You recycle. You replace conventional light bulbs with energy-saving bulbs. You turn down the heat and avoid using air conditioning. You buy local, organic produce. You walk or bike, and you may even own a fuel-efficient car.
But have you considered the carbon footprint of your final act on earth? As in your funeral?
Conventional funeral practices are not usually “green.” Embalming fluids, hardwood and metal caskets, concrete vaults, and the gasoline, pesticides, and herbicides required to maintain a traditional cemetery are not environmentally-friendly. In addition to being better for the environment, green funerals usually cost much less than “traditional” funerals.
Green cemeteries have opened in the UK and Europe, with the US starting to follow suit. Click here for a list. If you live far one of the few natural burial grounds in this country, you still can minimize the environmental impact of your final leave-taking if you follow these tips.
1. AVOID EMBALMING. Let your body return to the earth naturally, without toxic chemicals.
2. AVOID METAL OR HARDWOOD CASKETS. Cooperate, instead of interfering with, the natural process of decomposition. Choose a pine, bamboo, jute, or cardboard casket, or simply have a shroud.
3. AVOID concrete gave liners (vaults). They’re not required by law. They are simply standard practice in conventional cemeteries.
4. If there is no conservation cemetery nearby, ask your local cemeteries about a natural burial area. Many are designating space to meet the growing demand for green burials.
5. If natural burial is not feasible, choose cremation. Although burning requires fossil fuels and may release mercury and other toxic chemicals into the environment, cremation is much greener than conventional embalming and burial practices.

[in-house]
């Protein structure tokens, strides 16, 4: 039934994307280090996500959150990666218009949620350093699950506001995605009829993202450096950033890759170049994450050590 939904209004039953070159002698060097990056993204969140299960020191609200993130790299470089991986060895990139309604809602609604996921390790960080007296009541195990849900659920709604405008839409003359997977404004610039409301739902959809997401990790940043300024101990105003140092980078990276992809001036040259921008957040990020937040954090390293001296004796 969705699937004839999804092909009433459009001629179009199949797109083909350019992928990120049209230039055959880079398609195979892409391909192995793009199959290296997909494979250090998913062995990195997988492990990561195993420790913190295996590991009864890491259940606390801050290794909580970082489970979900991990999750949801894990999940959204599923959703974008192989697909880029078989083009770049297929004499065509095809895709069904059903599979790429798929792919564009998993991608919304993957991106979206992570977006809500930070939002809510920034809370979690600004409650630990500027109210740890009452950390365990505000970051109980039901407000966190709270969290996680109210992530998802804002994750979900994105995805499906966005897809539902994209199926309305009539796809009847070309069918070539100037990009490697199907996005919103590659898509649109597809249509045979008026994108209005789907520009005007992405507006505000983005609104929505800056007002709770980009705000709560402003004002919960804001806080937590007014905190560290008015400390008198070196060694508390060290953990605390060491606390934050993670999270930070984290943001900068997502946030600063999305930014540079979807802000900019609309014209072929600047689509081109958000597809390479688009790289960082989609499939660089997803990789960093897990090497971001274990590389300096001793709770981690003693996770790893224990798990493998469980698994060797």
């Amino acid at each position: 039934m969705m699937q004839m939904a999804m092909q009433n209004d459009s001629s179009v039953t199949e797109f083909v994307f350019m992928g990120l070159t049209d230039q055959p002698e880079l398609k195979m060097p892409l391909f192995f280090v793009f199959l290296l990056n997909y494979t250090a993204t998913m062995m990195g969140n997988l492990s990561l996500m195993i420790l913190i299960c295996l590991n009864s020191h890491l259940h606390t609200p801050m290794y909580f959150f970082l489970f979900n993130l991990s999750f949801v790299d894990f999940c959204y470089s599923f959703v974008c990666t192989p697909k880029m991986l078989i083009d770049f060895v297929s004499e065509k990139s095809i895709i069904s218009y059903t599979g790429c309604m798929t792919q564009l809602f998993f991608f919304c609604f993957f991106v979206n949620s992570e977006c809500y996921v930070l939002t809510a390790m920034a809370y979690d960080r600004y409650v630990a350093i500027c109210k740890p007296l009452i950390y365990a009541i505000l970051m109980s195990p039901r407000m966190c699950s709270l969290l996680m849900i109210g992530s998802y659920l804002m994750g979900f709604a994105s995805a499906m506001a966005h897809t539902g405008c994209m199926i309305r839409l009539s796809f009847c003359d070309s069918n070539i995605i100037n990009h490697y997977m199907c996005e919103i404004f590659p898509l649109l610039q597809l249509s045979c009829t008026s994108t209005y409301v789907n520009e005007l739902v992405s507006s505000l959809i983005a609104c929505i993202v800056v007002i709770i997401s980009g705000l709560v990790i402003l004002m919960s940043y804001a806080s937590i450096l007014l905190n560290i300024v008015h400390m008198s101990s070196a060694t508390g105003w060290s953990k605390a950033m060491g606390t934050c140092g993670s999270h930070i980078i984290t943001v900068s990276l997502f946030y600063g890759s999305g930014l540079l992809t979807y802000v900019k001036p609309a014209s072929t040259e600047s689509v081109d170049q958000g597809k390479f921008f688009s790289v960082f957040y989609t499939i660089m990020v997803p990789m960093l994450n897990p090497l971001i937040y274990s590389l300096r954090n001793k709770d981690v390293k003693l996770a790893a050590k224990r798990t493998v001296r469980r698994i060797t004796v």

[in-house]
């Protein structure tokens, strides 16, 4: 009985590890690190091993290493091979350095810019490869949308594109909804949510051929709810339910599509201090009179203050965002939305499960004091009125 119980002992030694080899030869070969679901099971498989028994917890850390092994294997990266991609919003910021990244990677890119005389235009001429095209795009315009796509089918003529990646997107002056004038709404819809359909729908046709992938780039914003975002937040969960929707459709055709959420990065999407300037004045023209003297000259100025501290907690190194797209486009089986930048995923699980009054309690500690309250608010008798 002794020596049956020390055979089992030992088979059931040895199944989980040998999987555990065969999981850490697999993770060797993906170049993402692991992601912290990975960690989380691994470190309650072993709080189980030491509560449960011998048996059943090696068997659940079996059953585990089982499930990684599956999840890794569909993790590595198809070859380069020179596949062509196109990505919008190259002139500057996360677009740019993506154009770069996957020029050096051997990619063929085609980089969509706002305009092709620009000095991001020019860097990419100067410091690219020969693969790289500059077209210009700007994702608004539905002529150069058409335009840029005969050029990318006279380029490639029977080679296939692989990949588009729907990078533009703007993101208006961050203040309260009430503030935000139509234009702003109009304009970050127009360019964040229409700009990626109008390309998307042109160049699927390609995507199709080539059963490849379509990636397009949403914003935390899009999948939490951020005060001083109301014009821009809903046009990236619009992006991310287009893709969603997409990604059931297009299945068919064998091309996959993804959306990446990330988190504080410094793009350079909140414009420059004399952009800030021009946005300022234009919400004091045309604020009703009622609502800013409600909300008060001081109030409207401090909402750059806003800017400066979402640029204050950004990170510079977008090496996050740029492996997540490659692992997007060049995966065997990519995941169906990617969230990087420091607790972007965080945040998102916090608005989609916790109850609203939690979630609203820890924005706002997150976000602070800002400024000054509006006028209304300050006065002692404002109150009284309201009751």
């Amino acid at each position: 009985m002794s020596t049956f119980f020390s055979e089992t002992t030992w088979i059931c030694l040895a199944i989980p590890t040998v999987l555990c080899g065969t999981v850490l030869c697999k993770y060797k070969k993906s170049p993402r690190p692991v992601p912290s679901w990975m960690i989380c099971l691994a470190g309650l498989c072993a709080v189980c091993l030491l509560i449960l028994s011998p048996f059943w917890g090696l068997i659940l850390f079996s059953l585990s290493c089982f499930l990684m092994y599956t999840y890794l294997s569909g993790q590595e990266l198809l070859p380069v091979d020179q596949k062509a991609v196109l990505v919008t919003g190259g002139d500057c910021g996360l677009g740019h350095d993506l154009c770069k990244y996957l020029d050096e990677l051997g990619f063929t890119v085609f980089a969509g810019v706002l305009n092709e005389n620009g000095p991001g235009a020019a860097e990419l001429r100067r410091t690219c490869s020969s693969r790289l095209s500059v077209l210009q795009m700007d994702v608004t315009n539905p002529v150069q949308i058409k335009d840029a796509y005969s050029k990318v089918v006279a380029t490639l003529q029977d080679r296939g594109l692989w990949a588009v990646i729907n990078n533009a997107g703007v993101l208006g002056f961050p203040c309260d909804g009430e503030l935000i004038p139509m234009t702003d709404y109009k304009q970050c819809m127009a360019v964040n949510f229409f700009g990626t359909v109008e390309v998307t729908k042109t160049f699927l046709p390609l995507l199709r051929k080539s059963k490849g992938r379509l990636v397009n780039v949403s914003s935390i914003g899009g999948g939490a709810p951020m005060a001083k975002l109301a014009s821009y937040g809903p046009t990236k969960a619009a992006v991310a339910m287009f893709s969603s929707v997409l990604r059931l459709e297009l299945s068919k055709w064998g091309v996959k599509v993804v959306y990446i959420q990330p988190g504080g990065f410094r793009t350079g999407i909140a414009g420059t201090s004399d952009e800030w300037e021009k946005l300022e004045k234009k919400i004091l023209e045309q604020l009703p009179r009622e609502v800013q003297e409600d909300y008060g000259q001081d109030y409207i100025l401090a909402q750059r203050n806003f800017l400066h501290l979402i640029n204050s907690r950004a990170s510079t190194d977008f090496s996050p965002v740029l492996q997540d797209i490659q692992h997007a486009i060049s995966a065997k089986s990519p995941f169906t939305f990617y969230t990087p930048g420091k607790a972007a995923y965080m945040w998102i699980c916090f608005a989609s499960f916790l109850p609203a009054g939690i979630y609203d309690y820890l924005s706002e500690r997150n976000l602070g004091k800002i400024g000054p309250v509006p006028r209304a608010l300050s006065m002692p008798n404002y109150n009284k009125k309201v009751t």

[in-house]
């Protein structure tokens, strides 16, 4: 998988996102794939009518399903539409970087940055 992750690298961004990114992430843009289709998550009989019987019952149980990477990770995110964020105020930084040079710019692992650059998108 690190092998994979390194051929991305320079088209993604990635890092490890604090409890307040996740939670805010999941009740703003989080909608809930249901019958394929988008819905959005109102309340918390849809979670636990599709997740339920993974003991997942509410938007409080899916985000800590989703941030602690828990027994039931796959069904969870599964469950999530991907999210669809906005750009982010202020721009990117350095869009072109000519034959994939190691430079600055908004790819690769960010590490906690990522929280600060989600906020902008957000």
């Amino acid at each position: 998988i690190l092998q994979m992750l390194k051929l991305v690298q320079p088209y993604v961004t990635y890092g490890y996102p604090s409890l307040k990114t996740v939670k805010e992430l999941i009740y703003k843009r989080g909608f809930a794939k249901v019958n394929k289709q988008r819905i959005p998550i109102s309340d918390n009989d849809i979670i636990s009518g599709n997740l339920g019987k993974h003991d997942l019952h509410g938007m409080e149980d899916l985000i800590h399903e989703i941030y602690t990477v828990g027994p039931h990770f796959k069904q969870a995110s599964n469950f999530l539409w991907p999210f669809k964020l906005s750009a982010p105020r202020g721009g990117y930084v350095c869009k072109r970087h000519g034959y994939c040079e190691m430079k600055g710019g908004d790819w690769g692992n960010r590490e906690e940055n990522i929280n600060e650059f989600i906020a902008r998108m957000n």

You can also investigate a new technology: Resomation. This is an alkaline hydrolysis process that takes about the same time as cremation but uses less energy, produces less CO2, and avoids putting mercury and other contaminants into the atmosphere. It returns the body to its organic components, leaving only a white ash and nutrient-rich water, which could fertilize a memorial tree. Resomation is currently offered in only a few places in North America, including the Mayo Medical School's body-donor program in Minnesota.
No matter which way you want to go, those who will make decisions for you should know your final wishes. Put your instructions in writing. Discuss them with your family and friends. A funeral directive can be part of your Health Care Directive, which we all should have. There are free downloadable forms on line. One that we like, “Five Wishes,” is comprehensive and walks step by step through excellent questions. It’s available here.
So the next time you take out the newspapers and cans, imagine how you want to conduct your final act of recycling. Act now so that, when the time comes, you can Go Out Green.
For more information about green burial, see the New York Times article “Home Burials Offer an Intimate Alternative,” read Grave Matters by Mark Harris, or read Going Out Green by Bob Butz.